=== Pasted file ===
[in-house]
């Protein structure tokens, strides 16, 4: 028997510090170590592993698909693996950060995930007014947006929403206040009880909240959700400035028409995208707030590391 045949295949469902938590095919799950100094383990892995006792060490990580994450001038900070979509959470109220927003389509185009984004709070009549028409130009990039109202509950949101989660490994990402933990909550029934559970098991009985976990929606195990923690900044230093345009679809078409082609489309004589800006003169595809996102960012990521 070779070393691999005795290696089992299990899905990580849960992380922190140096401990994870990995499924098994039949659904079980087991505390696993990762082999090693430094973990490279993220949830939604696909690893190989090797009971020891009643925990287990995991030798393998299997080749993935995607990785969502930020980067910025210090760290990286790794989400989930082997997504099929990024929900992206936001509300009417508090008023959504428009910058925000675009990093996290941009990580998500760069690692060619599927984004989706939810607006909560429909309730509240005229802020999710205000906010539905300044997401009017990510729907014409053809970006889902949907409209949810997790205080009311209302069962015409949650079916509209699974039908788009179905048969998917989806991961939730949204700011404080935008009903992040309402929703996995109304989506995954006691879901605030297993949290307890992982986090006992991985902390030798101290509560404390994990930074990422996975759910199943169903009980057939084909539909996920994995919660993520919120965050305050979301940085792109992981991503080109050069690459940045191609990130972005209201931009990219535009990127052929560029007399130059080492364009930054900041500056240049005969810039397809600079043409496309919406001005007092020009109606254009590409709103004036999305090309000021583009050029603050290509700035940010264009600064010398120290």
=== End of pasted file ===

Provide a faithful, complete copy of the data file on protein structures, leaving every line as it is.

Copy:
[in-house]
């Protein structure tokens, strides 16, 4: 028997510090170590592993698909693996950060995930007014947006929403206040009880909240959700400035028409995208707030590391 045949295949469902938590095919799950100094383990892995006792060490990580994450001038900070979509959470109220927003389509185009984004709070009549028409130009990039109202509950949101989660490994990402933990909550029934559970098991009985976990929606195990923690900044230093345009679809078409082609489309004589800006003169595809996102960012990521 070779070393691999005795290696089992299990899905990580849960992380922190140096401990994870990995499924098994039949659904079980087991505390696993990762082999090693430094973990490279993220949830939604696909690893190989090797009971020891009643925990287990995991030798393998299997080749993935995607990785969502930020980067910025210090760290990286790794989400989930082997997504099929990024929900992206936001509300009417508090008023959504428009910058925000675009990093996290941009990580998500760069690692060619599927984004989706939810607006909560429909309730509240005229802020999710205000906010539905300044997401009017990510729907014409053809970006889902949907409209949810997790205080009311209302069962015409949650079916509209699974039908788009179905048969998917989806991961939730949204700011404080935008009903992040309402929703996995109304989506995954006691879901605030297993949290307890992982986090006992991985902390030798101290509560404390994990930074990422996975759910199943169903009980057939084909539909996920994995919660993520919120965050305050979301940085792109992981991503080109050069690459940045191609990130972005209201931009990219535009990127052929560029007399130059080492364009930054900041500056240049005969810039397809600079043409496309919406001005007092020009109606254009590409709103004036999305090309000021583009050029603050290509700035940010264009600064010398120290």